Rebecca Degagne, M.S.
Rebecca Degagne joined the Conservation Biology Institute in 2012. As a GIS analyst and biologist, she employs techniques in spatial analysis & modeling, remote sensing, and cartographic design to explore the natural world and help further conservation efforts. Her multidisciplinary background allows her to create sound, scientifically-rigorous analysis products and communicate results through elegant, engaging maps.
Pursuing dual interests in science and art, Rebecca earned a bachelor’s degree in Ecology & Visual Arts from Juniata College (PA) in 2003. During that time she worked as a field biologist, studied ceramics under noted potter and writer, Jack Troy, and had her first introduction to geospatial technology. Over the years, she went on to measure mollusks, sample spiders, identify invertebrates, and track toads. Intrigued by GIS as a conservation tool and interface for analyzing data across multiple disciplines, Rebecca set out to pursue a career in the geospatial sciences.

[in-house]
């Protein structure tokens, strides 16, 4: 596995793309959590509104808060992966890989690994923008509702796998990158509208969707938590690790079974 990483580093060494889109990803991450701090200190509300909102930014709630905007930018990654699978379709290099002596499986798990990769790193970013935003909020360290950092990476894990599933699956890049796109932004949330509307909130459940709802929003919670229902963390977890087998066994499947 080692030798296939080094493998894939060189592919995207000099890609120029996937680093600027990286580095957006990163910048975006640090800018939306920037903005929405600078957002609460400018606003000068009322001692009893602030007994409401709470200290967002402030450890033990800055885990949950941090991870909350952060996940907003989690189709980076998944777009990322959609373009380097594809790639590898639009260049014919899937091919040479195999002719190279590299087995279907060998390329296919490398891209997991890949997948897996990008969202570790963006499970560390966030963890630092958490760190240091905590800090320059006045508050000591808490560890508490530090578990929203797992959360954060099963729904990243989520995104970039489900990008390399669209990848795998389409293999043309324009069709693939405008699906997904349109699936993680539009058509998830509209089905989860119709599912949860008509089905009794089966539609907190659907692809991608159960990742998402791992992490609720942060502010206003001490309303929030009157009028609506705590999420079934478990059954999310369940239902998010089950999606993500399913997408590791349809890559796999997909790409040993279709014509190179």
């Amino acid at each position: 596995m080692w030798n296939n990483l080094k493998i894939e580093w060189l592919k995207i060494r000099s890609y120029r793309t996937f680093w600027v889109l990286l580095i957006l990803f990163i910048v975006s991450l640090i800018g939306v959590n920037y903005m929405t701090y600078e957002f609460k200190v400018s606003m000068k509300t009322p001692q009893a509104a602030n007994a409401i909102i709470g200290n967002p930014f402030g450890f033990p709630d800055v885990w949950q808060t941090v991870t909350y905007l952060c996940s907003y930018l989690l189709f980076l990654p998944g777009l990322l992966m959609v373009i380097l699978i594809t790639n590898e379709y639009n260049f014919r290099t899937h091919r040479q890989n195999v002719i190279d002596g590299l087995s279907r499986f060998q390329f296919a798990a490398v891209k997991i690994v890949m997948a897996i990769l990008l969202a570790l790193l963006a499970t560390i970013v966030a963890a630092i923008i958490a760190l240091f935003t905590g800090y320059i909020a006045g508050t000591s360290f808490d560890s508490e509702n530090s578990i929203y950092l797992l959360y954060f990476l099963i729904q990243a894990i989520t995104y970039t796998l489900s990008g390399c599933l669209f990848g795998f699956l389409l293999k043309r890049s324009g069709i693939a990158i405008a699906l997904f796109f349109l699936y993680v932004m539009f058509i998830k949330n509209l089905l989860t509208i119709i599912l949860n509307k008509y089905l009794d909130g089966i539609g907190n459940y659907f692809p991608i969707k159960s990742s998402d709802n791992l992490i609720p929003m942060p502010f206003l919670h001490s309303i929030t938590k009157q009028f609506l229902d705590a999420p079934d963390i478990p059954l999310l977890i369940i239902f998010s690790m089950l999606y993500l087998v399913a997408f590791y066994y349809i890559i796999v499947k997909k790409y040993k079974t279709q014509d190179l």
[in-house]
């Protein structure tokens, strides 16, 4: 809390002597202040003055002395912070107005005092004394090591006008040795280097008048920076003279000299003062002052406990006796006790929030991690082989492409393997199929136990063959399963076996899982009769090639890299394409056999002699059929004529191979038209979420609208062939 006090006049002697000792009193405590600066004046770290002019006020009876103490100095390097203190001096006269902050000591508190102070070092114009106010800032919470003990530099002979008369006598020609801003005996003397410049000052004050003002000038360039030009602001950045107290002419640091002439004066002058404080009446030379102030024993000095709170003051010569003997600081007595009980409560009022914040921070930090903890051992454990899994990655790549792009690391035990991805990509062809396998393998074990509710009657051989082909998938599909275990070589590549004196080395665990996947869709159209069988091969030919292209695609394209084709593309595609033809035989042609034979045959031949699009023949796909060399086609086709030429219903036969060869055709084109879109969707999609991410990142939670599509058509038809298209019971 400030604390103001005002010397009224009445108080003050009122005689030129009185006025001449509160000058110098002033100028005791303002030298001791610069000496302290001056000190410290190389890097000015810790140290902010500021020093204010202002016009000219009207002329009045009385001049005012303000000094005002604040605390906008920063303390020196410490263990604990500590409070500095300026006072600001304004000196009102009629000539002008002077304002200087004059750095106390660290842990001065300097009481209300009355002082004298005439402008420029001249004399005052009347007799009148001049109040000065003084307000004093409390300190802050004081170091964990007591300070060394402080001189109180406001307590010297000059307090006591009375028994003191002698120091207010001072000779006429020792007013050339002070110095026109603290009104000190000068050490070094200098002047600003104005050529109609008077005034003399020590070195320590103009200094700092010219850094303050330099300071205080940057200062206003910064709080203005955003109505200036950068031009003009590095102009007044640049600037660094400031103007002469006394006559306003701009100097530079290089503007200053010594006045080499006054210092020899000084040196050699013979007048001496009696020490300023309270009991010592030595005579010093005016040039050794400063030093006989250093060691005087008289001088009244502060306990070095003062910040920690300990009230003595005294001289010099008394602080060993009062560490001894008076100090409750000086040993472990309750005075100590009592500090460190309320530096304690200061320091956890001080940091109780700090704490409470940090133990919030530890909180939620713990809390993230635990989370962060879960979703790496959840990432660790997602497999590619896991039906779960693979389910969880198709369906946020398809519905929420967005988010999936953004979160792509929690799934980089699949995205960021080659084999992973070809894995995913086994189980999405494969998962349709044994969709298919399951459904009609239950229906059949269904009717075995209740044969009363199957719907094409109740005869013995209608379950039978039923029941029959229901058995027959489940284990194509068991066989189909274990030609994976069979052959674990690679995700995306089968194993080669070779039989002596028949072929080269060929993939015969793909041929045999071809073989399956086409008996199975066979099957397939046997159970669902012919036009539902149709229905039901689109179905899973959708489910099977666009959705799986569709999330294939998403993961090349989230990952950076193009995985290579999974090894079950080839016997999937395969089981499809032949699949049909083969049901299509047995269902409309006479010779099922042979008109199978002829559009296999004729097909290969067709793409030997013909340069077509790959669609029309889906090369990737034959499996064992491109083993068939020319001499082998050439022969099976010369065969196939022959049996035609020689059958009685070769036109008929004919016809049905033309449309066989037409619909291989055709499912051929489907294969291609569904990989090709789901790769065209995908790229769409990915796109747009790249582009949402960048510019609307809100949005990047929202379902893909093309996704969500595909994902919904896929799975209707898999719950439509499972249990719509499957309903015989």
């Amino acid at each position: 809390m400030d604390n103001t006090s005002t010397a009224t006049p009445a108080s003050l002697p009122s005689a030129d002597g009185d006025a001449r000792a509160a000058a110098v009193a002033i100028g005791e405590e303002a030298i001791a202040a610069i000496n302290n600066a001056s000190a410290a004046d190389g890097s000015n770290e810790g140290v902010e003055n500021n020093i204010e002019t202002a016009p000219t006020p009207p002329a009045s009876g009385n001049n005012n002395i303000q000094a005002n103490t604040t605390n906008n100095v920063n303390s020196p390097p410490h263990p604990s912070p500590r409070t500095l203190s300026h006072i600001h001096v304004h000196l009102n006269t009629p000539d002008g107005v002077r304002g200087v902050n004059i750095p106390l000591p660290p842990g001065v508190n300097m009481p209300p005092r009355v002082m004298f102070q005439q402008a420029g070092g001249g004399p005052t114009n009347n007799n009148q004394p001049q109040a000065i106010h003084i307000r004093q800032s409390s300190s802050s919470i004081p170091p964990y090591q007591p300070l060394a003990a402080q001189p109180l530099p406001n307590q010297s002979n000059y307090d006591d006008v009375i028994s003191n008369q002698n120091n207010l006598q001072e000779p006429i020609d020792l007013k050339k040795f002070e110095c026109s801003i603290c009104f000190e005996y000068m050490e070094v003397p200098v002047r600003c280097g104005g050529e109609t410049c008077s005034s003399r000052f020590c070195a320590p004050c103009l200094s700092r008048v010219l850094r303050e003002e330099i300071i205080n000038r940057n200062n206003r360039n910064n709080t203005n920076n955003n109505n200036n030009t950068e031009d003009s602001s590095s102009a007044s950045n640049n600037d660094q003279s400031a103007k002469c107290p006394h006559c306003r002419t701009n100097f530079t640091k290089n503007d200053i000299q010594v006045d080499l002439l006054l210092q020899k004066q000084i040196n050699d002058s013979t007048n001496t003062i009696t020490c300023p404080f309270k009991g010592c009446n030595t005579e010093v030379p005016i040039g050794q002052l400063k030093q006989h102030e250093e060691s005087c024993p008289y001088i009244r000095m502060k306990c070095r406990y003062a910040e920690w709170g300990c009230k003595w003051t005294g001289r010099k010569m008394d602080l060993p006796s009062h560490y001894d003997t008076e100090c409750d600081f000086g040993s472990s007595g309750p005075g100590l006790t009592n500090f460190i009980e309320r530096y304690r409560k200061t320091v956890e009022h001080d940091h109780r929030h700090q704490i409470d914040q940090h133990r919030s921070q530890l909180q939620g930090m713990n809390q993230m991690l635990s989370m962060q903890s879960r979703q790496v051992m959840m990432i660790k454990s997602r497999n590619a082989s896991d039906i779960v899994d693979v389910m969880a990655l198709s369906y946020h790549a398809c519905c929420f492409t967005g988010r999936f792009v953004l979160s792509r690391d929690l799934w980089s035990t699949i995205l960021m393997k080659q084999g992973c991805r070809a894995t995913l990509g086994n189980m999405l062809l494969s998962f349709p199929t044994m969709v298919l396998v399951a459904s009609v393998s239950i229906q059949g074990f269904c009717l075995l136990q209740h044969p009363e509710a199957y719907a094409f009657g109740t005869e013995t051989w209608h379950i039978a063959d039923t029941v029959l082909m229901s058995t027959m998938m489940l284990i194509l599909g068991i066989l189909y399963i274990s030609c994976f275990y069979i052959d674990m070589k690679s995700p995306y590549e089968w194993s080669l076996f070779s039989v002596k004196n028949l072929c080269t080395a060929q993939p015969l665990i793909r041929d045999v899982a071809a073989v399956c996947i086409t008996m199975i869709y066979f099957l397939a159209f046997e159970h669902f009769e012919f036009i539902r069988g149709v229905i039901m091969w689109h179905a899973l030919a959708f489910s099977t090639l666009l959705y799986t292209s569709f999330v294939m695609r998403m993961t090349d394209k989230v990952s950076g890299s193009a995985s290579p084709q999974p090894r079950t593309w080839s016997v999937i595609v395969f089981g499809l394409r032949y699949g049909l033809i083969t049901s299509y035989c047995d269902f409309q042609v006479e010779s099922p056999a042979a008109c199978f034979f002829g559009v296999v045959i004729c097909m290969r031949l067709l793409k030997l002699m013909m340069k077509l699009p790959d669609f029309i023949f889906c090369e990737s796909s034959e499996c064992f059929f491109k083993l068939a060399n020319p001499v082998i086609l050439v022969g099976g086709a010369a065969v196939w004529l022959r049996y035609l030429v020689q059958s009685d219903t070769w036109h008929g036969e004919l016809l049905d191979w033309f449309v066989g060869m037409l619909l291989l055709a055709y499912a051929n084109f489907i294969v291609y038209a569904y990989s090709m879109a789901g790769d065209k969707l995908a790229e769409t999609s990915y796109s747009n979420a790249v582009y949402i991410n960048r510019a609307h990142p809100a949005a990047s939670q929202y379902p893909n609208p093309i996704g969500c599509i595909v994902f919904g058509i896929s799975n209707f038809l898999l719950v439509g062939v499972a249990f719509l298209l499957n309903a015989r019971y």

After a GIS internship with The Nature Conservancy, Rebecca completed a master’s degree with an emphasis in GIS & Remote Sensing at Humboldt State University (Arcata, CA) in 2007. Her thesis research focused on mapping ecologically-important, monodominant forests in Guyana using satellite imagery.
Prior to joining CBI, Rebecca taught courses in the geospatial sciences for several years at College of the Redwoods and Humboldt State University, where she worked on numerous projects spanning conservation, environmental science, planning, natural resources, and community mapping.
Rebecca lives with her husband, Mike, and their cohort of motley creatures. She continues her exploration of humankind's relationship with nature through clay and exhibits her biological sculpture regionally and nationally.
Rebecca Degagne is attending SCGIS webinar: The potential of the GEDI Lidar for Biodiversity Conservation Applications on May 30.